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Ecommerce customer support, customer success, customer satisfaction – whatever term you want to use, it’s based around the same principle. Helping people.
But the way you help people with their queries in your online store varies a lot.
Are they thinking about buying?
Have they just made a purchase?
Do they already have their product in their hands?
Furthermore, it’s not unusual for your customers to smack you with the same problem 50 times in one day. And then 10 different problems the next.
Luckily, this article will help you in one way or another. Whether you need a quick and easy way to answer the same question hundreds of times a day or blow the mind of a customer that’s had an awful buying experience, you’re in the right place.
So let’s get stuck in with 15 ways that you can level-up your ecommerce customer service.
1 – Pick and commit to your ecommerce customer service channels
We’ve all used social media channels at some point. In fact, social media is becoming the prefered channel for customer care.
Chances are that you already use social media for your marketing efforts. Social media should also be at the forefront of your ecommerce customer service. With many of us connected to social media, it’s the default channel that many of your customers will use to reach out to you for any kind of help.
Being able to deal with support inquiries from Facebook, Twitter, Instagram and anything else means that your customers aren't left waiting for the help they want.
Live chat is hot on the heels of social media as the preferred channel to communicate with a brand – both before and after a sale.
Why is that?
It’s convenient for customers– A user connects instantly, they’re able to multitask, and customers have a copy of the chat emailed to them afterwards.
It saves money – No need to create email addresses or buy new phone numbers. Live chat is a cost-effective solution to engage with your customers.
It saves time – If you’re not answering a customer service inquiry, you’re free to do whatever else. If you’ve hired someone dedicated to answering the phone, that’s probably all they can do. With live chat, you can be preoccupied with something else until the inquiry comes.
Email is still the go-to support for many many consumers. A quick generic question can be answered via social media or live chat. But if there’s been a big mix up or a situation is very very complex, email will be the go-to medium.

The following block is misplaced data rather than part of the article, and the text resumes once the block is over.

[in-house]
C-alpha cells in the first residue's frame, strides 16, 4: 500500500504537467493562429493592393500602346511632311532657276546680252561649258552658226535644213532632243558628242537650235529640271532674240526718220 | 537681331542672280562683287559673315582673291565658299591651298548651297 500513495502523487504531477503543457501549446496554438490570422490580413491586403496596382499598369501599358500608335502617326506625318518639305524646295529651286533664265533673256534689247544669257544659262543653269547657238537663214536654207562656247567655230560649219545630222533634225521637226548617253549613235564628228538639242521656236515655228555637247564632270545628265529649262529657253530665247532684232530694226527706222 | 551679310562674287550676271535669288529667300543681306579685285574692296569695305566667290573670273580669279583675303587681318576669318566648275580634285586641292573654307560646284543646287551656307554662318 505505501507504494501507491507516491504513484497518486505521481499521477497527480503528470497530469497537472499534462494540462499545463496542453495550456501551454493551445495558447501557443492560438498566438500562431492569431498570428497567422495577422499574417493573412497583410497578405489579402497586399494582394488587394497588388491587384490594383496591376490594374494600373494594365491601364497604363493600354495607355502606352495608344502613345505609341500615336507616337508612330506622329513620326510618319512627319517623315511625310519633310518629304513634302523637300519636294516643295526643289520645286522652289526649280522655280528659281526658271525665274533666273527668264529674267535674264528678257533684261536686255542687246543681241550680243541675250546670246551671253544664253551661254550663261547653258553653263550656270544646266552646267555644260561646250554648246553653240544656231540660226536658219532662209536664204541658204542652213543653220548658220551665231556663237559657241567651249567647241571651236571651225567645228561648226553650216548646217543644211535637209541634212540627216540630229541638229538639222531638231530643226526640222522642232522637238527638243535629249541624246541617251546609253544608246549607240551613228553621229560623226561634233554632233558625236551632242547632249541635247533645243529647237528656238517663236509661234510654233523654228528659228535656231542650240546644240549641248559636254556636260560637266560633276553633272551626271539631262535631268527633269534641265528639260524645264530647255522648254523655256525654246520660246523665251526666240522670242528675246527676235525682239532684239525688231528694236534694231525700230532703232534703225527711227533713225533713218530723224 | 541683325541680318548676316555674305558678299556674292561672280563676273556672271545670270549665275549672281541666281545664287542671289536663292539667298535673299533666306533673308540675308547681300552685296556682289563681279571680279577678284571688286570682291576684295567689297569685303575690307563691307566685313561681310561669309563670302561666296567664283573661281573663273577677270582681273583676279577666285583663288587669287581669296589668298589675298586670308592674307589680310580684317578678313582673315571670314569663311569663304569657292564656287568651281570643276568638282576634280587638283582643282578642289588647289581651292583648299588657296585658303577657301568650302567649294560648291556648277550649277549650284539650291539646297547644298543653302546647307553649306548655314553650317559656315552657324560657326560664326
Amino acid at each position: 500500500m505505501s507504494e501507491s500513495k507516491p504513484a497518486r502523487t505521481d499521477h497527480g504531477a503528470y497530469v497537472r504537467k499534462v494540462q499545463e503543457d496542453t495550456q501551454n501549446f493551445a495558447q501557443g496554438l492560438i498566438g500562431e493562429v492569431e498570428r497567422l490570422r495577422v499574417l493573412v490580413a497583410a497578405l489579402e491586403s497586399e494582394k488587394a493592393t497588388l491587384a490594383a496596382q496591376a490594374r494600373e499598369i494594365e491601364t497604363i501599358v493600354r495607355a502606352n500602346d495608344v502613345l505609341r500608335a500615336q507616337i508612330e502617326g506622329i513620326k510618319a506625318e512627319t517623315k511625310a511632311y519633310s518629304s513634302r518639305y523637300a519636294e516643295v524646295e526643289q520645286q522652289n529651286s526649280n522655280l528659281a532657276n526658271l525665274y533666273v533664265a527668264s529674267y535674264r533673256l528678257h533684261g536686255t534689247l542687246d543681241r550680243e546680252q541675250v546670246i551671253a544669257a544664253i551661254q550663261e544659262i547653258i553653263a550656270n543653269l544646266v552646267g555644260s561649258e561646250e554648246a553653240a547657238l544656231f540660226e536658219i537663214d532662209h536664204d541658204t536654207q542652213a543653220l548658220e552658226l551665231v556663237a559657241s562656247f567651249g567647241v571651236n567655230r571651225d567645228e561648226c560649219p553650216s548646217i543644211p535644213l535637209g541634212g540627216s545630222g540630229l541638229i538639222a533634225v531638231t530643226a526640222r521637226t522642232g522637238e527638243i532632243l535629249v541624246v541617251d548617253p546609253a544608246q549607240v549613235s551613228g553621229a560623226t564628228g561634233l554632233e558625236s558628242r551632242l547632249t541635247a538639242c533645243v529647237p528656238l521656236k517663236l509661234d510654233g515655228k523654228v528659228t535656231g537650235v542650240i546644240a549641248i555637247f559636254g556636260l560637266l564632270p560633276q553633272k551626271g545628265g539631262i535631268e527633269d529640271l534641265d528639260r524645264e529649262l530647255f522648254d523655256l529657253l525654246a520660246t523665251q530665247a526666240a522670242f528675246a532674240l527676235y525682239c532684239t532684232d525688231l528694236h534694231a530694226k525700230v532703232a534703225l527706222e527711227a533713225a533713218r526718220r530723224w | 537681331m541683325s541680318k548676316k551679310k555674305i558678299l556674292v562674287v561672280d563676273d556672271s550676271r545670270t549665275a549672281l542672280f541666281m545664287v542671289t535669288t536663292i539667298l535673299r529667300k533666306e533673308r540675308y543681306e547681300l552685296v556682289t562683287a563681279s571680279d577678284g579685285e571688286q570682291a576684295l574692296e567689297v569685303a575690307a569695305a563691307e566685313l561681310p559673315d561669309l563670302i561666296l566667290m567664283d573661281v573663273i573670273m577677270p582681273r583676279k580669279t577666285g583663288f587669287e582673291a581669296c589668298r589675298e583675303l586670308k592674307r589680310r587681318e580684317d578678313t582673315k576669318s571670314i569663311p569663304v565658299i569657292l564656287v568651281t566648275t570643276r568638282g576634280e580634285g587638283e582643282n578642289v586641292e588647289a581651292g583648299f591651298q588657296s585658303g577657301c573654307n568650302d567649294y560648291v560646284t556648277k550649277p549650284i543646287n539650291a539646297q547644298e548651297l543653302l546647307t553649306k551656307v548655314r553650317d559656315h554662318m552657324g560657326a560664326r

It will be for a long time to come.
Email is beneficial to you, as you can take your time to reply. It's beneficial to your customer as they can craft a lengthy email, reread it and send it.
Protip: Be sure to tell customers when what days of the week they won’t get a reply out of you. Ecommerce customer service is also about courtesty, too!
Phone chat is highly appreciated as people can get a question answered then and there. More on phone support later.
2 – Get to know other ecommerce customer service channels
These aren’t the go-to support channels, but they’re certainly ‘must-have’ ecommerce support channels to run an ecommerce business.
If the product or service that you’re selling needs some kind of manual people are going to have questions. A thorough knowledge base will help your customers solve the problem themselves and make your brand come across as an ecommerce customer service hero.
Lay it out in an easy to navigate format and encourage people to check it out before they reach out to you for help.
For the same reasons that a knowledge base is great for customer service, as is an FAQ.
A page dedicated to answering frequently asked questions can solve some simple questions that many people have, that don’t exactly deserve their own inquiry.
3 – Use a CRM
Your ecommerce platform might come with a built-in CRM (customer relationship management) platform. If you're dealing with a large number of inquries, the vanilla CRM is probably holding back your ecommerce customer service efforts.
Shopify and many of its competitors have plug-ins that let you manage customer inquiries.
Consider a third party CRM platform, as that's what will help you out best.
A dedicated CRM means that all your customer accounts, inquiries, and communications are handled within the one platform. You can stick to using your ecommerce platform for the buying and selling aspects of your brand.